Suppose that you and your spouse are hosting another couple one Sunday afternoon for a game of Scrabble. When the game ends, you leave the room for a break. You come back to find the Scrabble letters lying in the box, some face up and some face down. You think nothing of it until you notice that the letters facing up read, “TAKE US OUT TO DINNER CHEAPSKATES.” In this instance you immediately infer design, not even bothering to consider that the wind or an earthquake or your pet cat might have fortuitously turned over the right letters. You infer design because a number of separate components (the letters) are ordered to accomplish a purpose (the message) that none of the components could do by itself.

    The argument is perfect and is very rational. The "design" concept is enough to convince us the universe, our planet, "us" cannot exist by chance. It is, on a certain level, inconceivable.

    The bible tells us something that is very true and may I say, very, very rational:

    From the creation of the world, God's invisible qualities, his eternal power and divine nature, have been clearly observed in what he made. As a result, people have no excuseRom 1:20

    Again, I am not a scientist. And I apologize if I'm boring you already (hahaha! ) and if I was not able to give you folks smart theories that will sweep you off your feet. The purpose of this article is simply to introduce to you the notion that just because some atheists are brilliant, it doesn't follow that their reasonings are infallible.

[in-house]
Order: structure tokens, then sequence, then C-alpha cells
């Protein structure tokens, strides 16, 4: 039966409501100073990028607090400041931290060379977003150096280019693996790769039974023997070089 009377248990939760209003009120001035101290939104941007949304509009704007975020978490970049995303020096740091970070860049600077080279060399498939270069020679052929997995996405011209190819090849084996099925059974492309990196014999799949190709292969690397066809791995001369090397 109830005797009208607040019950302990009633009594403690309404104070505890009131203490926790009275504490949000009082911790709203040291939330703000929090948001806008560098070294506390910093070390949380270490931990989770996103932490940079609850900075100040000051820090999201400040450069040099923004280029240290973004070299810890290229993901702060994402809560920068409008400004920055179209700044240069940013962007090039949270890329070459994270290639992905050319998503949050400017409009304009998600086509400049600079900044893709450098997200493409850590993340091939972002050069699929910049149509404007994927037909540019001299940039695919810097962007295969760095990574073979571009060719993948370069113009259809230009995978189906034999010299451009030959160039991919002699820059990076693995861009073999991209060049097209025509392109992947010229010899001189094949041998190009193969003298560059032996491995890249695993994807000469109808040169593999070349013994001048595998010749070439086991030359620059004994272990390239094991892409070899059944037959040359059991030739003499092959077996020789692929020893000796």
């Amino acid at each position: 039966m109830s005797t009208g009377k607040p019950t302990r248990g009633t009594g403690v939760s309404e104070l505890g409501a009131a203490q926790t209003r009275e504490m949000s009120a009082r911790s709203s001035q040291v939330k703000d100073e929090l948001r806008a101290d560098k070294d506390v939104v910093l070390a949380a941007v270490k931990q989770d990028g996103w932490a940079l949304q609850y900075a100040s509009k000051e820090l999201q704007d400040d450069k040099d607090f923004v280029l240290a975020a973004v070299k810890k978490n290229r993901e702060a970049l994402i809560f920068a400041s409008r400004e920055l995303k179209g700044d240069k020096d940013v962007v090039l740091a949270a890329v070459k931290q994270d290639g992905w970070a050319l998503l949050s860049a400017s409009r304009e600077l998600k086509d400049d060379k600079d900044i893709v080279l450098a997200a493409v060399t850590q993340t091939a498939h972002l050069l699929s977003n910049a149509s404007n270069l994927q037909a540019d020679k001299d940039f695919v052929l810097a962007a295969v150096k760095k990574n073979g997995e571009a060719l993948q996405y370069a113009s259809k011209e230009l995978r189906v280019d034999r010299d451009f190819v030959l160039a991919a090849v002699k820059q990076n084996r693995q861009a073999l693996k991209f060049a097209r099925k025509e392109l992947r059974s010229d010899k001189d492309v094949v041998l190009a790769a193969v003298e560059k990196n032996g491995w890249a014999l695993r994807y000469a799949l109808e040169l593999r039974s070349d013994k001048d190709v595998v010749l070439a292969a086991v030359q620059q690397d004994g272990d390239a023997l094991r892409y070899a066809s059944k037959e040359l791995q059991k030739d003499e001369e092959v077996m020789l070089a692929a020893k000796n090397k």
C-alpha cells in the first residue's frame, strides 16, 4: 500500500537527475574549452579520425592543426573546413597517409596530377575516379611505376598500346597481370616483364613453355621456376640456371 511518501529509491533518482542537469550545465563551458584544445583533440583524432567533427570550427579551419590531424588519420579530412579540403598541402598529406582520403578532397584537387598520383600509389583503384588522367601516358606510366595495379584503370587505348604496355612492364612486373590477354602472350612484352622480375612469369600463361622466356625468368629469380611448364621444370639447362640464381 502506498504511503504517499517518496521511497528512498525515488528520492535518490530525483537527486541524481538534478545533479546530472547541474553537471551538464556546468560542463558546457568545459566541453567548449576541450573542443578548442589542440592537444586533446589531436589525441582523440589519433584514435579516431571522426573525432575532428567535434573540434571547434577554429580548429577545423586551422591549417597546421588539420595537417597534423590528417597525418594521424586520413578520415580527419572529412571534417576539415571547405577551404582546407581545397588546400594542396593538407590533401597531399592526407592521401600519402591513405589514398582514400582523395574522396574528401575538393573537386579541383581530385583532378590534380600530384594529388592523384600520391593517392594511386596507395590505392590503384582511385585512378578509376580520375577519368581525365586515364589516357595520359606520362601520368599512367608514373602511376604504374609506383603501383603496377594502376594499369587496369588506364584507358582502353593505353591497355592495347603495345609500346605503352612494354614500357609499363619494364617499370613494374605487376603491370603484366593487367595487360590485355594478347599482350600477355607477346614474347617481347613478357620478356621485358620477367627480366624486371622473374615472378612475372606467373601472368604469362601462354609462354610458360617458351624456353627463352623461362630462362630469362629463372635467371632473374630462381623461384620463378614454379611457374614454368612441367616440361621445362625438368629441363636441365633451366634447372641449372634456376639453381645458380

Ddhe- da -the- that's all folks! Thank you very much for your time and thank God for everything else!
  6. I quoted that because it was beautiful, not because I particularly believe it.
  7. Oh and, I wasn't criticizing you, either. I was just using your post as a reference.
    In no way, shape, or form was I mentioning you.

  8. Logic is just something which makes sense to an individual. Lets look at Vulcans, yes that race of people from Star Trek. They are all supposed to function on logic and without emotion, however there are plenty of disagreements and heated debates, thus demonstrating how logic can not be used as a argument to prove or disprove anything.

    To myslef, a Christian who beleives in Creation and Intelligent Design, Evolution is illogical and ridiculous. To an evolutionist, evolution is logical but ID is not.
  9. Logic is a branch of mathematics with its own set of axioms. From there one can derive truth, but only in the mathematical world. The universe does not confine itself to such axioms or laws. Except for the Bible of course.
  10. I'll check this video out when I get home (can't view on mobile device). However, I've heard this atheist conundrum before; "everything is material, logic is the ultimate authority, and everything is relative." This whole statement is a paradox. It says that while everything is material, logic (immaterial) is the final authority, which is making an objective statement (not relative).

    Not intending to be harsh toward our atheist friends, but while try claim atheism is the only rational answer, they dismiss rationale and reason in many different corners of their argument.
    Ryan Seaberger likes this.
  12. the final "authority" on anything is experiment. if you have a theory with no real evidence to back it up it is useless. many people make the mistake of assuming a hypothesis true then just finding facts to support it. that is bad science
    LysanderShapiro likes this.